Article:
The coming productivity boom


#141

One assumes Taxi drivers will be the first to bear the brunt.
Not long now before all new cars will have autonomous control.
At the beginning, you’ll have to have a licenced driver behind the wheel.
But gradually, as more data is collected, that will disappear.

I reckon it’s all over in 20 years.
They will be able to do it in 10, but legislators will need a further 10 to conclude drivers are no longer legally necessary.


#142

De Bert MkII, Viceroy of the Technocrats speaketh the New-truth!

In case you missed it:

Ireland’s least at-risk careers were said to include teaching and education, professions in the arts, media, health and social care, and research.

Nice one bud. :smile:


#143

#144

As we’re all here alive now, witnessing the cusp of such order and such magnitude, that would make anyone perpetually dizzy, a little or a lot. Then if you may need to catch your breath for a moment, I throughly recommend watching this very short video:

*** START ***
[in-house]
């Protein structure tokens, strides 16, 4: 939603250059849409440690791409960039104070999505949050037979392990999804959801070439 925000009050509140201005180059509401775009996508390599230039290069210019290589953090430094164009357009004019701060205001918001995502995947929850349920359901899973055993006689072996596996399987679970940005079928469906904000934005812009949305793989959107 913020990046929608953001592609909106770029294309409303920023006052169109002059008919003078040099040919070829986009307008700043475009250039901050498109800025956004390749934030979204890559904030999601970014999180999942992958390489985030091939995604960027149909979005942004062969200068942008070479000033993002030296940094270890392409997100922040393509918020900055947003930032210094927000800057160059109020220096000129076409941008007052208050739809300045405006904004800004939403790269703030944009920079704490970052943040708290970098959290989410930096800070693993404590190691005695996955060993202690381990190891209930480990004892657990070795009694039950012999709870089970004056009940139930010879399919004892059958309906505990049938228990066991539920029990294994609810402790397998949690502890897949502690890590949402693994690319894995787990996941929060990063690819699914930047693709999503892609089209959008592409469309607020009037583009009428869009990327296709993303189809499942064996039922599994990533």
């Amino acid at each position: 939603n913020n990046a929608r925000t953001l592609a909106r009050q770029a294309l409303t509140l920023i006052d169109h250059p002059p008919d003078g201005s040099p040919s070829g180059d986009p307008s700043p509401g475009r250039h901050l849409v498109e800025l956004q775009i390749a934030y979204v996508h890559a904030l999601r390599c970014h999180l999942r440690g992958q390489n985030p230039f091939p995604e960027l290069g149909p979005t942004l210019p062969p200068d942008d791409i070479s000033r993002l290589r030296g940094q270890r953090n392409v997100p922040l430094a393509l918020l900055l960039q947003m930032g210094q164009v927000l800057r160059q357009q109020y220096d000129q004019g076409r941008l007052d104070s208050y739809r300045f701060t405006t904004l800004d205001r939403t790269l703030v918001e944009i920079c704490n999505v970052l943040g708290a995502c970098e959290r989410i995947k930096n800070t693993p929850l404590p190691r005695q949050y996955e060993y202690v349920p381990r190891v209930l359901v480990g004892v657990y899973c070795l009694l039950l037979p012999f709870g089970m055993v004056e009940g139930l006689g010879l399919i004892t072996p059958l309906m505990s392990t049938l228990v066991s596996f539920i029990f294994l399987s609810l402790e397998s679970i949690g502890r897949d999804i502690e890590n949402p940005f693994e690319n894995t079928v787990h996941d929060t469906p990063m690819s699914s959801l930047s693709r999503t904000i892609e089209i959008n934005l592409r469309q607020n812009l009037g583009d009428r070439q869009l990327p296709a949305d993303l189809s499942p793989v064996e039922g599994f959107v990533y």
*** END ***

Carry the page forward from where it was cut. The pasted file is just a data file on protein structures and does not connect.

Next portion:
#145

Excellent vid, lovely photography. I’m inclined to think that energy is the thing that made everything. Or maybe the synergy between machines and energy exploitation, such as the boring machines which made cylinders for steam engines, which pumped the coal mines, which powered the factories, which made the boring machines, which made the steam-powered bellows, which pumped the blast furnaces, which made the steel, which made the … etc.

Or maybe it was the realisation that animals were just one type of energy consuming machine. Count Rumford’s 1798 experiment showed that two horses turning a cannon boring lathe generated as much frictional heat as if you’d burned the oats that you fed to the horses. In one fell swoop he overturned the caloric theory of heat, anticipated 19th century thermodynamics, and got a nice shiny cannon barrel to boot.


#146

This is great news for all of us…

I think the kind of methodology being used here is so close to how human beings do it, but with the kind of computing power that AI can bring, that it is always going to beat humans in all but the most unusual cases i.e. let human radiologists do the expert diagnosis to build a database and once that database gets big enough, just use the computing power to compare what is on the screen with previous positive and negative patterns.


#147

It is indeed. I saw something similar about retinal scans that are used to diagnose abnormalities like macular degeneration. AI diagnoses matched the best that humans could do.